Search Images Maps Play YouTube News Gmail Drive More »
Sign in
Screen reader users: click this link for accessible mode. Accessible mode has the same essential features but works better with your reader.

Patents

  1. Advanced Patent Search
Publication numberUS4916022 A
Publication typeGrant
Application numberUS 07/267,209
Publication dateApr 10, 1990
Filing dateNov 3, 1988
Priority dateNov 3, 1988
Fee statusLapsed
Publication number07267209, 267209, US 4916022 A, US 4916022A, US-A-4916022, US4916022 A, US4916022A
InventorsPatricia A. Solfest, Thomas E. Strangman
Original AssigneeAllied-Signal Inc.
Export CitationBiBTeX, EndNote, RefMan
External Links: USPTO, USPTO Assignment, Espacenet
Titania doped ceramic thermal barrier coatings
US 4916022 A
Abstract
A ceramic thermal barrier coating system for superalloy components subjected to high operating temperatures, such as gas turbine engine airfoils, is disclosed which includes a titania doped interfacial layer between the metallic substrate and the ceramic overcoat in order to better resist failure by spalling.
Images(1)
Previous page
Next page
Claims(7)
What is claimed is:
1. An article of manufacture suitable for use at high temperatures in a gas turbine engine comprising:
a nickel base superalloy substrate;
a metallic, aluminum oxide forming bond coating on the substrate; said bond coating selected from the group consisting of MCrAlY, diffusion aluminides, and combinations thereof;
an insulative, vapor deposited columnar grained ceramic coating on the metallic bond coating; and
an interlayer between the bond coating and the ceramic coating which contains an oxide of titanium in a concentration of from about 0.1 to about 10 percent by weight.
2. The article of claim 1 wherein said ceramic coating is yttria stabilized zirconia and said interlayer is yttria stabilized zirconia doped with titania.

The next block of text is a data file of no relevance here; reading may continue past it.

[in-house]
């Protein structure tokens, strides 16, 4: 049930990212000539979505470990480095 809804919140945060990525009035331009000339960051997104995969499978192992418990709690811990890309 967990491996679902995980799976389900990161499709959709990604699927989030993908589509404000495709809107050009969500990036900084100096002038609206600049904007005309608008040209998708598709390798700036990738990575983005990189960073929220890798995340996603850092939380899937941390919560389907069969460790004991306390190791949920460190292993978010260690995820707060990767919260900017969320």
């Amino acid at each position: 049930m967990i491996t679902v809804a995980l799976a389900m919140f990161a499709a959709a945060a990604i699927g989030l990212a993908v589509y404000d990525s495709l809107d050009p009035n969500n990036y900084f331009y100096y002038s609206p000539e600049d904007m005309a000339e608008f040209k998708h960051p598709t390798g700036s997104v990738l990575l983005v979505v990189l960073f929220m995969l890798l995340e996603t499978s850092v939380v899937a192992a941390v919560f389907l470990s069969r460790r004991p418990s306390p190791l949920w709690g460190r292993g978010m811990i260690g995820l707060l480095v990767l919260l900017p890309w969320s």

3. The article of claim 1 wherein said ceramic coating is selected from the group consisting of alumina, ceria, hafnia, mullite, yttria, zirconia and mixtures thereof.
4. The article of claim 1 further including a hard, dense exterior surface on the columnar grained ceramic coating.
5. A turbine component having an adherent, spallation-resistant, columnar-grained ceramic thermal barrier coating on at least a portion of its surface, said component produced by a method comprising the steps of:
(a) providing a nickel-base superalloy substrate with a clean surface,
(b) applying a thin, aluminum-containing, metallic bond coating onto at least a portion of said substrate surface,
(c) applying a columnar-grained ceramic thermal barrier coating onto the metallic bond coating by an electron-beam, physical vapor deposition process, and
(d) co-depositing about 0.1 to 10 percent by weight of titanium oxide into at least the portion of the ceramic coating adjacent the bond coating by vaporizing metallic titanium in an oxygen rich atmosphere simultaneously with the application of the ceramic thermal barrier coating.
6. A turbine component made by the method of claim 5 and characterized by having increased cyclic oxidation resistance compared to a similar component not containing titanium oxide in the ceramic coating.
7. The turbine component of claim 6 further characterized by having at least twice the thermal strain tolerance life compared to said similar component during a cyclic burner rig test at 1150° C.
Description

This invention was made with U.S. Government support under contract number F33615-85-C-5155 awarded by the U.S. Department of the Air Force, Wright Aeronautical Laboratories. The U.S. Government has certain rights in this invention.

TECHNICAL FIELD

This invention relates generally to ceramic coating systems for metal substrates and more specifically to protective, multi-layer, ceramic thermal barrier coating systems for metallic components of gas turbine engines, such as superalloy blades and vanes.

BACKGROUND OF THE INVENTION